Is International Labour Mobility a Threat to the Welfare State? Evidence from Finland in the 1990s
AbstractThis paper assesses the factors behind Finnish emigration and return migration in the 1990s. Logit-analysis using combined micro data from the labour force survey and emigration statistics in 1990–1999 reveals that, when controlling for other background characteristics, highly educated individuals are 5 times more prone to emigrate than individuals with secondary education only. There is no similar difference in the return migration propensities within individuals of different educational levels. Panel-data analysis based on country-level data on the migration destination countries of the (even highly educated) Finnish emigrants in 1990–2000 reveals, however, that migration has not been directed towards countries with low tax rates. These findings therefore suggest that while there is some evidence that the Finnish welfare state may suffer from the selection of emigration incidence on highly educated workforce, emigration has mainly been determined by other factors than potential tax competition on mobile labour.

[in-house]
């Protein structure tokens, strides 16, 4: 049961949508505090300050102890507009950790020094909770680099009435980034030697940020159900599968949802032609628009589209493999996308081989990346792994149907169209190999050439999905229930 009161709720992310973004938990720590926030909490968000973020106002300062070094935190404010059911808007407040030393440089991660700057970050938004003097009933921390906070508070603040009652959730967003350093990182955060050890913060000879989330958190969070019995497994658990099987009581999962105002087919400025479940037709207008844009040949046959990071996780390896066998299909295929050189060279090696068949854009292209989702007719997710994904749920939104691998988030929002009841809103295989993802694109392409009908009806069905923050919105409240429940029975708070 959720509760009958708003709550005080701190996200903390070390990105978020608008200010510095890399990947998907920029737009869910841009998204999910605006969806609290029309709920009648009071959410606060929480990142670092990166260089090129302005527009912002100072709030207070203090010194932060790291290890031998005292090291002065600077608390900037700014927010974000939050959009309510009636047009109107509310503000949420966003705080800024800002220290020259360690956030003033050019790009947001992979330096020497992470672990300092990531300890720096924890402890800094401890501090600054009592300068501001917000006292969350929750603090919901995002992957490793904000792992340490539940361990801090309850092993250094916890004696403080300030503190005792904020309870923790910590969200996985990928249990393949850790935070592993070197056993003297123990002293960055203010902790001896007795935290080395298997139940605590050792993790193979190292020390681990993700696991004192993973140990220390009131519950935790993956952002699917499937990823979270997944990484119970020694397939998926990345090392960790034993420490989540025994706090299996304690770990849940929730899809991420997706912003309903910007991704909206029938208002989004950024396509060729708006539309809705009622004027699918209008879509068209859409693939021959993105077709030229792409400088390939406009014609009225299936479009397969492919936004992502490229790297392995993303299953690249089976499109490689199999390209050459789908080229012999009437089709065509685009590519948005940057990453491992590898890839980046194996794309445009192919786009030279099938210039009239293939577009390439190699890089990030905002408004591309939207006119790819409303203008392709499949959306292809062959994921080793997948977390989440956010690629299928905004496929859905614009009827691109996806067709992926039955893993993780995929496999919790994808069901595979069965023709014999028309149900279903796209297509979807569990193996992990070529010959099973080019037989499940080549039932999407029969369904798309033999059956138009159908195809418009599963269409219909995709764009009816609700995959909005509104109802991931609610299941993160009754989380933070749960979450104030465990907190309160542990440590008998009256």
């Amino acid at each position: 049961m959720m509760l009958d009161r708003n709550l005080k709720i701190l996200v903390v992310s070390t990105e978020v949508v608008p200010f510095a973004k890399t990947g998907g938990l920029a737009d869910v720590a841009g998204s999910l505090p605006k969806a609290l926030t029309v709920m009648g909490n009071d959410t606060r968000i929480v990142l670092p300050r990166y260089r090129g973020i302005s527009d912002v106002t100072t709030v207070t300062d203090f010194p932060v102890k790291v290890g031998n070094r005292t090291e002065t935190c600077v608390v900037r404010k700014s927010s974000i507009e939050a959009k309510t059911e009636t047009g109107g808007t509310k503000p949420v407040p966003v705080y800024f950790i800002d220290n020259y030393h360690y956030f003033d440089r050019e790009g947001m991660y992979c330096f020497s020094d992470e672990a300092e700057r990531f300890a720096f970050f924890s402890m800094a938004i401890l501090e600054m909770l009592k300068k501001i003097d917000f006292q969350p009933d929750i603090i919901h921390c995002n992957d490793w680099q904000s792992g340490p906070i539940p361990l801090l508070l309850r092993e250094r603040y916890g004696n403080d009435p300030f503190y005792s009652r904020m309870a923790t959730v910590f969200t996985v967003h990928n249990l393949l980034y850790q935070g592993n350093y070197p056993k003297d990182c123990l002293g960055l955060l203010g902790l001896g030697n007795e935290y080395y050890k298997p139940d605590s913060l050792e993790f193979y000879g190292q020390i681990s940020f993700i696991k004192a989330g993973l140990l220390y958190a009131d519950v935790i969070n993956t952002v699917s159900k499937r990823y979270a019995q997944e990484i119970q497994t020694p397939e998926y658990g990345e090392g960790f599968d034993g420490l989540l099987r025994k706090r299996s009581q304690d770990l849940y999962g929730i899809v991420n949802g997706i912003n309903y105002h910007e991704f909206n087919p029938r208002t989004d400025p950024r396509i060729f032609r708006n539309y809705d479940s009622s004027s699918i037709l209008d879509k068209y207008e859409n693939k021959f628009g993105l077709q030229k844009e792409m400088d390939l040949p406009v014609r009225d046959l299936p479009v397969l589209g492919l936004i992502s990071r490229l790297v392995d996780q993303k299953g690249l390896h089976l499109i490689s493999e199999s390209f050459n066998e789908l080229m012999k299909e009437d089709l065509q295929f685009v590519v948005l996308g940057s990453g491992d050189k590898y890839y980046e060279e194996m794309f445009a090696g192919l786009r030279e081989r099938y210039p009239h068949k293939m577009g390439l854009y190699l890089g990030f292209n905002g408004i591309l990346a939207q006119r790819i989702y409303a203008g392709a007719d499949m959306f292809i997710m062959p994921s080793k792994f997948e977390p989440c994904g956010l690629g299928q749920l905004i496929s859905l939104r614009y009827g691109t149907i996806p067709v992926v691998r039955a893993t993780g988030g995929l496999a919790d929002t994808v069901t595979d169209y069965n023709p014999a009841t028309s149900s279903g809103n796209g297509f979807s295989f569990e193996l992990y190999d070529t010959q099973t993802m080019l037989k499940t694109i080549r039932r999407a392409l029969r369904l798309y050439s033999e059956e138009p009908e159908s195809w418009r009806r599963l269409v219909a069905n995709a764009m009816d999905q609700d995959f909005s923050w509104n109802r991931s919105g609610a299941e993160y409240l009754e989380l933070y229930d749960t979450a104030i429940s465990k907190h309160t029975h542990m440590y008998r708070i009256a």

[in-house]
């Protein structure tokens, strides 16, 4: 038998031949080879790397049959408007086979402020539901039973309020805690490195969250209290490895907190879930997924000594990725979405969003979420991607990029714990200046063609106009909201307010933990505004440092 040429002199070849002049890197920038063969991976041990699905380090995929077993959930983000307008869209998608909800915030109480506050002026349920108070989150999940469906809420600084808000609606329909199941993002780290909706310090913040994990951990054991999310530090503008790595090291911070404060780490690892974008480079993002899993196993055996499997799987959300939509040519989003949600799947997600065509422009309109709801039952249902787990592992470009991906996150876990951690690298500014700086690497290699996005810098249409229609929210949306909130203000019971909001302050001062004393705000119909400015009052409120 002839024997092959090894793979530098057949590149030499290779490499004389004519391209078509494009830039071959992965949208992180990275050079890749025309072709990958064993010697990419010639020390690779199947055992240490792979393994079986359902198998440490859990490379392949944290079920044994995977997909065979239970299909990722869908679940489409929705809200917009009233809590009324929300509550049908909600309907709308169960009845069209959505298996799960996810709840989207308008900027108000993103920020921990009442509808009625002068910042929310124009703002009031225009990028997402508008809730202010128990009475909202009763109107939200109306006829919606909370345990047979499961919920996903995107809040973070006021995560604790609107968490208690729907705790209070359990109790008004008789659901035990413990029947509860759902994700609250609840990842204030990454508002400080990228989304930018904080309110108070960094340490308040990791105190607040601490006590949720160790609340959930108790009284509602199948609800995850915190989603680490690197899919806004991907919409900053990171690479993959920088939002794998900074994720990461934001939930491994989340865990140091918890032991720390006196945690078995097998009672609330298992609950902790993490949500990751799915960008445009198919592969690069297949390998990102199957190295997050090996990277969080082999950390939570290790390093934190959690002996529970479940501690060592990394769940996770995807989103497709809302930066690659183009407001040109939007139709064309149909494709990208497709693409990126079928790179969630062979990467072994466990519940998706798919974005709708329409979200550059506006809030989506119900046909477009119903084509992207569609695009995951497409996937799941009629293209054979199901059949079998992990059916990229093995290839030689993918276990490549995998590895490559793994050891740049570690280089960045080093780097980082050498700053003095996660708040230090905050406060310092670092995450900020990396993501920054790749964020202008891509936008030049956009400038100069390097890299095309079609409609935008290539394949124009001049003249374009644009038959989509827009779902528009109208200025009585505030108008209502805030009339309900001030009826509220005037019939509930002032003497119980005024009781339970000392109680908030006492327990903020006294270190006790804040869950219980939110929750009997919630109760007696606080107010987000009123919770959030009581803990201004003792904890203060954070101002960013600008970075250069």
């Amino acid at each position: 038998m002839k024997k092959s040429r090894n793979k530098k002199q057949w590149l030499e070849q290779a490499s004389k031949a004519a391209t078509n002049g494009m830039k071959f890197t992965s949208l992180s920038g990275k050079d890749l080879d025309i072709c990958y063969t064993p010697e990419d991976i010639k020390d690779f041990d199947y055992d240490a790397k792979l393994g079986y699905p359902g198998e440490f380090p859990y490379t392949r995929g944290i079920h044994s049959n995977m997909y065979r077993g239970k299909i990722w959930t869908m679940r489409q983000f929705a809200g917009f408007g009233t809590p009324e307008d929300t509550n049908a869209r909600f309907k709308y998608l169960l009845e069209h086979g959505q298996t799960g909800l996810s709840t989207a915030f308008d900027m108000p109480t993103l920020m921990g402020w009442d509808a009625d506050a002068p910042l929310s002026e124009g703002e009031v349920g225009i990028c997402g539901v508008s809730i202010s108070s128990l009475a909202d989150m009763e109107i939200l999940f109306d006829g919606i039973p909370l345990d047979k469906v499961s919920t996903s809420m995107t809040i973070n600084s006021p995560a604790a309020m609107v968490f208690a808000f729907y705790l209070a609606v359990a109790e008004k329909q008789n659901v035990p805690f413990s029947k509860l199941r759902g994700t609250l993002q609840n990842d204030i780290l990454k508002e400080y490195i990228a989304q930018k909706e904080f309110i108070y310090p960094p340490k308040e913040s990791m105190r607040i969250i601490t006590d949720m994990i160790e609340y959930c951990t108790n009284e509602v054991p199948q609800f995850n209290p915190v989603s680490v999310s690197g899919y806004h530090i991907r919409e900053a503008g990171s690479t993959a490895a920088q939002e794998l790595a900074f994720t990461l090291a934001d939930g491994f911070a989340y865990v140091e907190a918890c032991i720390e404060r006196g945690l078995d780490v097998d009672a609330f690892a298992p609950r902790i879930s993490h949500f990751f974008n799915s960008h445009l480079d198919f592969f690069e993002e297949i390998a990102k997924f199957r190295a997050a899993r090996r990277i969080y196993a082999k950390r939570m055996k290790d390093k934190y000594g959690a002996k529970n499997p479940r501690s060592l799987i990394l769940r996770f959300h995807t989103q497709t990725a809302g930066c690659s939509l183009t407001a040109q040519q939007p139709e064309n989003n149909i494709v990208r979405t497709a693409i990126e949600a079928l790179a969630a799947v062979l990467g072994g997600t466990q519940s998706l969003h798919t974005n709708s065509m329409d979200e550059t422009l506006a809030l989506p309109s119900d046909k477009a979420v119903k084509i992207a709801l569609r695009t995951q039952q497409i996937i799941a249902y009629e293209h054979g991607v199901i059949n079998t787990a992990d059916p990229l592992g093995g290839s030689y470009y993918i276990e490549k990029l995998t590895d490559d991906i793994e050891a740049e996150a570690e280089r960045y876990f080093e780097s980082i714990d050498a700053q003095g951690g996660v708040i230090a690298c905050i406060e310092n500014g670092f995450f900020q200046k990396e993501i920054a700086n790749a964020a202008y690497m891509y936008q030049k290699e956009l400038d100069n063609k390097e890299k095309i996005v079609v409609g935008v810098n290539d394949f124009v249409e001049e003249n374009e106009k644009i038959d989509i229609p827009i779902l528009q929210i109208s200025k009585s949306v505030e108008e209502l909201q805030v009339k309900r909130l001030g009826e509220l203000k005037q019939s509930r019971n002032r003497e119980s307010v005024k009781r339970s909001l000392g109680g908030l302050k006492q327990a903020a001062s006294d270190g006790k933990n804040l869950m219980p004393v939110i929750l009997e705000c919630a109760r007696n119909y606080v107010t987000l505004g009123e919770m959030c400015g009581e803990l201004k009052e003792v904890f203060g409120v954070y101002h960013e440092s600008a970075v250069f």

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Bibliographic InfoArticle provided by Finnish Economic Association in its journal Finnish Economic Papers.
Volume (Year): 17 (2004)
Issue (Month): 1 (Spring)
Find related papers by JEL classification:
- F22 - International Economics - - International Factor Movements and International Business - - - International Migration
- H77 - Public Economics - - State and Local Government; Intergovernmental Relations - - - Intergovernmental Relations; Federalism
- J61 - Labor and Demographic Economics - - Mobility, Unemployment, Vacancies, and Immigrant Workers - - - Geographic Labor Mobility; Immigrant Workers
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